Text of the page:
The English Heritage gem is set to bounce back into business on May 17 as coronavirus lockdown restrictions are eased across the country.
And staff at the country mansion have been Spring cleaning the old-fashioned way, using a variety of weird and wonderful techniques back to have it looking spick and span for the new season.
“Historic home cleaning methods can be more effective than modern techniques,” said an English Heritage spokesman.
It comes with the release of a new video of its Victorian YouTube star Avis Crocombe revealing her top tips.
The conservation charity has been experimenting with the historic techniques of using milk on flag stone floors and using bread to remove dirt from wallpaper as part of its annual spring clean while Mrs Crocombe shows how similar methods can be used in your own kitchen.
The unusual methods are among the top historical cleaning tips revealed by the charity as it prepares to open the historic interiors at its sites around the country on 17 May. Tickets to visit can be booked on the English Heritage website now.
With no supermarket around the corner or internet shopping to cater for their every need, historic housekeepers had to be much more resourceful in their cleaning techniques; often relying on items from around the house and an array of cleaning brushes and old fashioned elbow grease.
Conservators at English Heritage have been following in their footsteps by testing different types of milk on flagstones at Brodsworth Hall.
The experiments have shown that skimmed milk could indeed be a useful cleansing agent for stone floors.
Tests with white bread have also shown that it can collect an impressive amount of dirt when used on wallpaper.
Mrs Crocombe, the star of English Heritage’s popular YouTube cookery series The Victorian Way and inspired by the life of the Victorian head cook of the same name at Audley End House in Essex, shows how to employ historic techniques in your kitchen at home in her new video including how to scrub frying pans with stale bread and soak pots in soda water.
Amber Xavier-Rowe, Head of Collections Conservation at English Heritage, said: “Although we may not recommend some of the more bizarre historic cleaning tips, like using a potato to clean an oil painting, housekeepers of the past were often spot on with their methods, despite relatively little scientific knowledge.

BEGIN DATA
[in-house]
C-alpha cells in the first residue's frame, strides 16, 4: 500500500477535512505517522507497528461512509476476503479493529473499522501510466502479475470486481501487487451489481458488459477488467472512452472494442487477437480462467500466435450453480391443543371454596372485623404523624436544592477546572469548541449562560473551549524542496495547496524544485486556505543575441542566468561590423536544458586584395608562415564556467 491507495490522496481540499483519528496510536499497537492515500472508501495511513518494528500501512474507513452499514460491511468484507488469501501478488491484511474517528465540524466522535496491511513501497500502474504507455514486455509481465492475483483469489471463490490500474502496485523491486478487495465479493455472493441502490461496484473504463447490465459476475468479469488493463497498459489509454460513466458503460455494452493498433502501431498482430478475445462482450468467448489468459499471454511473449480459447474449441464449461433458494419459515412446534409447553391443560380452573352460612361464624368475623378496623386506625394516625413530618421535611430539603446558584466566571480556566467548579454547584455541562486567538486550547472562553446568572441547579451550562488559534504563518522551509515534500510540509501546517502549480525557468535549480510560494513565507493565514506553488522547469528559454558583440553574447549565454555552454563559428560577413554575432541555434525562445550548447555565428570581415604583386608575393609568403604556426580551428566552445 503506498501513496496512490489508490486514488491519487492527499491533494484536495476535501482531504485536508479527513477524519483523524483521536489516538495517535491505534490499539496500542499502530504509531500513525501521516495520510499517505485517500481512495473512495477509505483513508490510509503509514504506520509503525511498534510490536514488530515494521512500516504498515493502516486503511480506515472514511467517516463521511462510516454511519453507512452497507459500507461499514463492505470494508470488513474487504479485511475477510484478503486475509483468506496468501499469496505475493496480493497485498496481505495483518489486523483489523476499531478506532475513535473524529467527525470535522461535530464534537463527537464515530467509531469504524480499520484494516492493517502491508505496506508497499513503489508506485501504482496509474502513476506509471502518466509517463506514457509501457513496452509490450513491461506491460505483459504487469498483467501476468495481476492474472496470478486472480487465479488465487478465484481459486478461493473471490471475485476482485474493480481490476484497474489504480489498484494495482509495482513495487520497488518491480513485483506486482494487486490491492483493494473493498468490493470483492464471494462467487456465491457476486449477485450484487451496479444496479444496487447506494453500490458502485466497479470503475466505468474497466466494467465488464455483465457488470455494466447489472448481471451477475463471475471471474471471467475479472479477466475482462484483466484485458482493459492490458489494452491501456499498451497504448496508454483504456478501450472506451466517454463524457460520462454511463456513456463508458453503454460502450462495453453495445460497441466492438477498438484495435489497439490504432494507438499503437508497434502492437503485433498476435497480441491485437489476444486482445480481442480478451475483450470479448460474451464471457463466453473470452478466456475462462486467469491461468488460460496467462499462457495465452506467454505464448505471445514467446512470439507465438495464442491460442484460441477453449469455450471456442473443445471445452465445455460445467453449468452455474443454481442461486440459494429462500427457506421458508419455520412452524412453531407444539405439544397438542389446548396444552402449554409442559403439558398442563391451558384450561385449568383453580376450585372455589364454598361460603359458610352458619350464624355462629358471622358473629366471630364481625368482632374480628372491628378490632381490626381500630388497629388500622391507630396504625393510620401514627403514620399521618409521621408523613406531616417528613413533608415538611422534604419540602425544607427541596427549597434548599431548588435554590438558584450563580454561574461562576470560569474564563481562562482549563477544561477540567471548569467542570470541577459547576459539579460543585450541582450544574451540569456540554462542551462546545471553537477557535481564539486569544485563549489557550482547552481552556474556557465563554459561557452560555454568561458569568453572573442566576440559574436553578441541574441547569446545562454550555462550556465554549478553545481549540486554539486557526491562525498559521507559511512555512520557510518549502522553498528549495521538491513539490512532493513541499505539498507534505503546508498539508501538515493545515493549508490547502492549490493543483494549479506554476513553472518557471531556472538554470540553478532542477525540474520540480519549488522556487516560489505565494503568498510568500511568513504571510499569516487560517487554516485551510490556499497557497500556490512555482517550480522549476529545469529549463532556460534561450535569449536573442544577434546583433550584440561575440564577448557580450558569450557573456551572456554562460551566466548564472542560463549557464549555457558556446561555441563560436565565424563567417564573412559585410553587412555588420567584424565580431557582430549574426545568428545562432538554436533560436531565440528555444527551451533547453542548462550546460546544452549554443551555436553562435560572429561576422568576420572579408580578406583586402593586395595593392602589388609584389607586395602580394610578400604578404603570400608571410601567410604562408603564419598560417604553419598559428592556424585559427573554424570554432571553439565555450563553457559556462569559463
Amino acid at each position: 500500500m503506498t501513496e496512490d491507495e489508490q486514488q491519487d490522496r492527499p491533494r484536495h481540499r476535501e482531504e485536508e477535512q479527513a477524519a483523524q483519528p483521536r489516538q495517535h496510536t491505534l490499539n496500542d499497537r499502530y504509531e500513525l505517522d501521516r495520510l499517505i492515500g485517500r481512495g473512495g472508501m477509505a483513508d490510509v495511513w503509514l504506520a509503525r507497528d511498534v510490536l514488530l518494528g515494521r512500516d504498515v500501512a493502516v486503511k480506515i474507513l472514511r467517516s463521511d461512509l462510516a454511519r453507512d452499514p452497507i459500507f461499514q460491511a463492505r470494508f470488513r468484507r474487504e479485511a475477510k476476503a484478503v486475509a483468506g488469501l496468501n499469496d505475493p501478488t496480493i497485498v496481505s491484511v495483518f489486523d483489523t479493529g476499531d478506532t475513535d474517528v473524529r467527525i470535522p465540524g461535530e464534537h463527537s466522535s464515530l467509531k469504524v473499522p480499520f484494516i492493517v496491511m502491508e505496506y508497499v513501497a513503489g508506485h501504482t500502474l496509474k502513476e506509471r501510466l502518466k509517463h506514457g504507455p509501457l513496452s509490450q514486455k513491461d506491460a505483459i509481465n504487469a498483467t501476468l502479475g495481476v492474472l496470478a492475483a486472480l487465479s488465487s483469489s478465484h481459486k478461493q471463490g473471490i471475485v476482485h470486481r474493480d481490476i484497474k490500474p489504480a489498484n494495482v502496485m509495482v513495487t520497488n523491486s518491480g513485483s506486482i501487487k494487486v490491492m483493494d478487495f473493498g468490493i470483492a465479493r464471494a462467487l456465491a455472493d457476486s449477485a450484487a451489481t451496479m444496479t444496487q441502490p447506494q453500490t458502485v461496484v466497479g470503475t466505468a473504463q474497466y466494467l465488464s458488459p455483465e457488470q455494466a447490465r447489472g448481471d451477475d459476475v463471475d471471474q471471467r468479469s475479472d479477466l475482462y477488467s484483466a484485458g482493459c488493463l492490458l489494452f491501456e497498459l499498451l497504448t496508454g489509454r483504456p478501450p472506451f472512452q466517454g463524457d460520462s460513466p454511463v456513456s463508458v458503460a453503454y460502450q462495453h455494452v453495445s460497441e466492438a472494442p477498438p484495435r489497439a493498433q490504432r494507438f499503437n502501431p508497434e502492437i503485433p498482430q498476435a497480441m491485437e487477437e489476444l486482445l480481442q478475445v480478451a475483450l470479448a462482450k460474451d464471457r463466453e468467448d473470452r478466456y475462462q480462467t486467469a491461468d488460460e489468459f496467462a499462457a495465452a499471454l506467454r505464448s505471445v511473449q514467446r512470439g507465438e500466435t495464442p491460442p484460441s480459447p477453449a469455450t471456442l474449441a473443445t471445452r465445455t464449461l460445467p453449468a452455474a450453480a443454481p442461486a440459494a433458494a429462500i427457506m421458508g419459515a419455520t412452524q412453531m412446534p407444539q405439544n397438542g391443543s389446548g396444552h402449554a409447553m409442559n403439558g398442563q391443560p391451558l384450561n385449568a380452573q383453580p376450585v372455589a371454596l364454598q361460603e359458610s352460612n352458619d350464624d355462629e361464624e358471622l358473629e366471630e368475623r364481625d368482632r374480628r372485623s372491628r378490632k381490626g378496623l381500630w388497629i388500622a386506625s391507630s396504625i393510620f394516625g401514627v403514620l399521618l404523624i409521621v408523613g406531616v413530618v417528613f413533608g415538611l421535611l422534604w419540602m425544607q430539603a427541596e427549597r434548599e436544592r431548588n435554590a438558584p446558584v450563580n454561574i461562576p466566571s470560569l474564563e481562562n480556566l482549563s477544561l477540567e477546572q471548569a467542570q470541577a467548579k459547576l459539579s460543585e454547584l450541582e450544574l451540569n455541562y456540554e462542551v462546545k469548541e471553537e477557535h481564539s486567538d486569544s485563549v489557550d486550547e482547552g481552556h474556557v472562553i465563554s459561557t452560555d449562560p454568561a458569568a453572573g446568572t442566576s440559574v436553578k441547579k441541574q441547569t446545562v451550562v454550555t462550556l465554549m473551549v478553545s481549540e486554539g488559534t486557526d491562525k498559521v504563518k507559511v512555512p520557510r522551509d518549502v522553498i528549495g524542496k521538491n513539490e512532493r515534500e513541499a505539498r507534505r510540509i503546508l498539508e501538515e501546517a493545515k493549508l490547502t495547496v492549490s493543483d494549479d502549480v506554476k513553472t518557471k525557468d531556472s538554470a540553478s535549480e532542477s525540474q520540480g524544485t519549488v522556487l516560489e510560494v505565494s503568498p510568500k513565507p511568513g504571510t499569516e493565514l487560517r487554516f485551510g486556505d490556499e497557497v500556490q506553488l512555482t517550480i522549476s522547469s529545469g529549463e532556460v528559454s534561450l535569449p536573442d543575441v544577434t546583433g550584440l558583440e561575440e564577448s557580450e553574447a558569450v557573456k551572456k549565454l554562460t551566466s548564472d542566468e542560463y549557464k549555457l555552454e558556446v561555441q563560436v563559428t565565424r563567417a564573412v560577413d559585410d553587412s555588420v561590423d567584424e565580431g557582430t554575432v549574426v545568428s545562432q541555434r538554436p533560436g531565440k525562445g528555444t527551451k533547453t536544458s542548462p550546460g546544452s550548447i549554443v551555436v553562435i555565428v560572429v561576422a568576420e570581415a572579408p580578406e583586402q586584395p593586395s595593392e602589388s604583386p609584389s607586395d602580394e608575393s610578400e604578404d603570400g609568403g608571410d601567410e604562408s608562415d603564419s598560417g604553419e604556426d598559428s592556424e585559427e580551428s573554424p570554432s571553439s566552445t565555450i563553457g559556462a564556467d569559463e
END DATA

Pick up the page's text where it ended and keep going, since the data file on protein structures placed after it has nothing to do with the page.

“Using white bread to clean wallpaper is a great example. We tend to use a synthetic bread to avoid attracting pests but the idea is the same and normal bread works just as well.
"Just don’t forget to hoover the crumbs!”
Though they were often on the right track, housekeepers of the past’s more unusual cleaning methods might leave you scratching your head.
English Heritage’s conservators have compiled a list of historic cleaning tips that you should definitely NOT employ this spring, including using a potato to clean an oil painting, and Worcestershire sauce to polish silver.
Historic cleaning tips you could still use:
Use bread to clean wallpaper (but remember to clean up the crumbs!)
Use skimmed milk on stone flagstone floors, but test in a small area first
Rejuventate your waxed timber floor with a mixture of beeswax and turpentine
Use a pony haired brush to dust your furniture and figurines
Use a soft chamois leather to give a shine to mirrors. This is much better and eco-friendly than glass cleaners
Brush and polish your fire grate with a fire blacking product to prevent corrosion
Historic cleaning tips you should ignore as likely to do more harm then good:
Sprinkle your carpet with damp tea leaves before sweeping
To clean your oil paintings, rub a freshly cut slice of potato damped in cold water over the picture. Wipe off the lather with a damp sponge, and finish with lukewarm water and dry and polish with an old silk handkerchief
To clean wallpaper, apply oatmeal over whole surface of the wall with a piece of flannel and sweep down with a soft broom or feather duster
To clean mould from paintings, leave them in direct sunlight to sunbathe
Bring silver to a shine using salt and Worcester sauce
Washing oat floor boards with beer
Using salt and lemon on historic copper pans
Routine was key to keeping on top of the house work with strict daily, weekly and fortnightly cleaning tasks.
As well as extensive cleaning throughout the year, English Heritage has used the winter closure of properties to carry out a top to bottom clean.
This annual spring clean is a major job and English Heritage’s conservation experts have been busy lifting and rolling carpets, dusting books on shelves, cleaning silver and copper and washing chandeliers to prepare for the opening of the historic interiors at English Heritage sites on 17 May.
Tickets can be pre-booked for the summer here: https://www.english-heritage.org.uk/visit/plan-your-visit/
Watch Avis Crocombe’s Victorian Cleaning video HERE